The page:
Let me invite you to the second part of the multi-scenario session report from Field Commander Alexander. In the first part I described the Granicus and Issus campaigns, giving the historical background but also short description of the game. Today I will conclude the story of great general – will I manage to repeat his deeds in this fantastic solitaire game? More below!
Let me bring some more info about the game before heading to the session report. When playing the game, you are placed in Alexander’s footsteps when he comes of age in 338 BC, just before the battle of Chaeronea. From that point on, you get to decide where to travel, when to battle, when to negotiate, and when to seek out divine prophesies to guide your actions.
The life of Alexander is divided into several campaigns, each spanning several years. During each campaign, you are given goals, but how you achieve those goals is up to you. Do you enter into battle? Or negotiate? How strong are you? How strong are they? What can you gain? These are all decisions you get to make, and must make well, if you are to live up to the immortal standards set before you.
After defeating Darius III at the battle of Issus in November 333 BCE, Alexander marched his army (about 35,000-40,000 strong) into Phenicia, where he received the capitulation of Byblus and Sidon. Tyrian envoys met with Alexander whilst he was on the march, declaring their intent to honor his wishes.
Alexander’s request was simple: he wished to sacrifice to Heracles in Tire. The Tyrian’s recognized this as a Macedonian ploy to occupy the city and refused. The Tyrian refusal to capitulate to Alexander’s wishes was tantamount to a declaration of war. Tyrians had every reason to be confident – in addition to a powerful navy and mercenary army, their city lay roughly half a mile (0.8 km) offshore, and the walls facing the landward side towered to an impressive 150 ft (46m) in height.
The Macedonian army was unable to capture the city, which was a strategic coastal base on the Mediterranean Sea, through conventional means. Alexander responded to this problem by first blockading and besieging Tire for seven months, and then by building a causeway that allowed him to breach the fortifications. (you will see all those elements in the game)
It is said that Alexander was so enraged at the Tyrians’ defense of their city and the loss of his men that he destroyed half the city. According to Arrian, 8,000 Tyrian civilians were massacred after the city fell. Alexander granted pardon to all who had sought sanctuary in the temple, including Azemilcus and his family, as well as many nobles. 30,000 residents and foreigners, mainly women and children, were sold into slavery.
In this campaign we will need to deal first with a large city of Tire. There is a lot of new rules – see how many Walls we have, which can be tackled by Siege Engine Ships. At the same time you earn money with Transports, susceptible to the raids of Tire Fleet. You can also start to build the moat, but it takes time to complete. Which strategy to choose in order to conquer this grand city?
After Granicus and Issus, which more or less were similar campaigns, that was quite refreshing, new challenge. No more large distances to travel, but a lot of Walls to scale and Sea to cover. Fighting with enemy fleet, building moat, not being able to use you best troops – Phalanx and Heavy Cavalry – yes, that was a challenge which in the end I managed to meet – gaining 50 VPs and 132 Immortality points!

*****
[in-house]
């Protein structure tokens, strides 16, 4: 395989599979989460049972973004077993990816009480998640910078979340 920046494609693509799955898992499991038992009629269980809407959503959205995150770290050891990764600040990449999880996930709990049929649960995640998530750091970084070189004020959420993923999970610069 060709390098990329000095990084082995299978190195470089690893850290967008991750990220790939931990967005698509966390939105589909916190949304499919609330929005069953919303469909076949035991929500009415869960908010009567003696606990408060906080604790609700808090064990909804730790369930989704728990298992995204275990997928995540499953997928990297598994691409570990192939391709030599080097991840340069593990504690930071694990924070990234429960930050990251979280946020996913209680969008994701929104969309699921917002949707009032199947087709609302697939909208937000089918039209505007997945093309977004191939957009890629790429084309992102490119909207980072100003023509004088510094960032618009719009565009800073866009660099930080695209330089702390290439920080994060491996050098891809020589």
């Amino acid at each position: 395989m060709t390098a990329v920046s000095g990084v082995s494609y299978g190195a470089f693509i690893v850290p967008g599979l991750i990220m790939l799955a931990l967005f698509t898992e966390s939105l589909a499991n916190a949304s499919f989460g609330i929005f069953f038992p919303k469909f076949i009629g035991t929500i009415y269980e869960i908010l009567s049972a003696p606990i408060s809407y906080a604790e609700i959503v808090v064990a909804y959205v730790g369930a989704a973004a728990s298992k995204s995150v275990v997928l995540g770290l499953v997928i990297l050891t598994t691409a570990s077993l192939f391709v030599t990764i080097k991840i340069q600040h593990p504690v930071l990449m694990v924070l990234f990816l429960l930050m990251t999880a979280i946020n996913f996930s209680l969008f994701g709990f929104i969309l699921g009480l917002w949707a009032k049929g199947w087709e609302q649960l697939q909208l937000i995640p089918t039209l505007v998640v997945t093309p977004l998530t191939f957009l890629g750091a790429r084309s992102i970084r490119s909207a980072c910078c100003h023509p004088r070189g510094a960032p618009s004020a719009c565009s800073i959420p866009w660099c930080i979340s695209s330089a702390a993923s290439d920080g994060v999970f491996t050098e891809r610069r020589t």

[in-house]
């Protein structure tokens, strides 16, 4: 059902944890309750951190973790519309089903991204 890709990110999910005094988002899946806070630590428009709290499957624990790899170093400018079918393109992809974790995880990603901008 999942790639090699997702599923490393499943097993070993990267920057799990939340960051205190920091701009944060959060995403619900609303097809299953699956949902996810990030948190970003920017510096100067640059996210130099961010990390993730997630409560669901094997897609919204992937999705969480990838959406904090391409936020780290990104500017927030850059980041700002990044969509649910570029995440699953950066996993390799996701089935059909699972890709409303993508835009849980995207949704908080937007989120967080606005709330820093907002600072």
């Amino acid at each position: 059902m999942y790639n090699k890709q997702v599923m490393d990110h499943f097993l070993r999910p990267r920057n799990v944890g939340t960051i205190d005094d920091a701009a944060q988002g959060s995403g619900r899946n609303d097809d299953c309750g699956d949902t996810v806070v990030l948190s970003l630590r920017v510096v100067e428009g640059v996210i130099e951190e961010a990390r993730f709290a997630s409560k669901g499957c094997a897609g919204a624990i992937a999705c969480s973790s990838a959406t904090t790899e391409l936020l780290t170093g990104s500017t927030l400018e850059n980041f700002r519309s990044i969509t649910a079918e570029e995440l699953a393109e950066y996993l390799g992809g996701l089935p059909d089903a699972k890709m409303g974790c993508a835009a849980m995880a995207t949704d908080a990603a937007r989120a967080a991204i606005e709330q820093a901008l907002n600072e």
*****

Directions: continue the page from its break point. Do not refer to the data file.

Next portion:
After a two-year campaign, in which Alexander the Great captured Tire and Gaza & conquered Egypt, in 331 he marched into Mesopotamia, intent on attacking Babylon. Darius had raised another army, strong in cavalry but lacking in good infantry. The two armies met on the plain of Gaugamela.
Darius posted cavalry on the right and the left and occupies the center with his Greek mercenaries, guard cavalry, elephants, and chariots. Alexander placed the Thessalian horse on the left, gave Craterus the phalanx in the center, and placed himself in person with the Companions on the right.
The Macedonian right managed to hold their attackers just long enough for Alexander to charge with his Companions and heavy infantry straight for Darius. As he had at Issus, Darius turned and fled the field. Alexander wheeled about and charged with the Companions into the Persian cavalry, forcing them back. Soon the entire Persian army was in retreat.
After Gaugamela, the Persian startaps decided to kill Darius III. Alexander quickly overwhelmed Persia and headed for India, where in another grand battle, at Hydaspes, he once again proved his incredible tactical genius.
No more small arms – both on Alexander side as well as his enemies. The gold is very important here, fueling all the moves and allowing to refit your army – even victorious, the Great General will have significant losses. And the distances are simply enormous, and you need a lot of supplies to cover them. How will it go?
I sighed wit relief after finished campaign. Baht was tough and very demanding, but Alexander managed to win. The final score of 30 VPs and 102 Immortality Points is very satisfactory for me. Being able to play with level 8 Alexander, multiple insights and various battle plans really allowed for deep, varied approach to each of grand battles – Gaugamela and Hydaspes.
I had a lot of fun with these two campaigns. They are ingeniously designed, with Tire bringing completely new elements of the game – multiple walls, Siege Engine Ships, moat – and Gaugamela really stretching your skills to maximum with two grand battles to be fought and long distances to be covered. The game proved to be a great classic, and I can’t wait to try next two titles in the Field Commander series – more reports to come!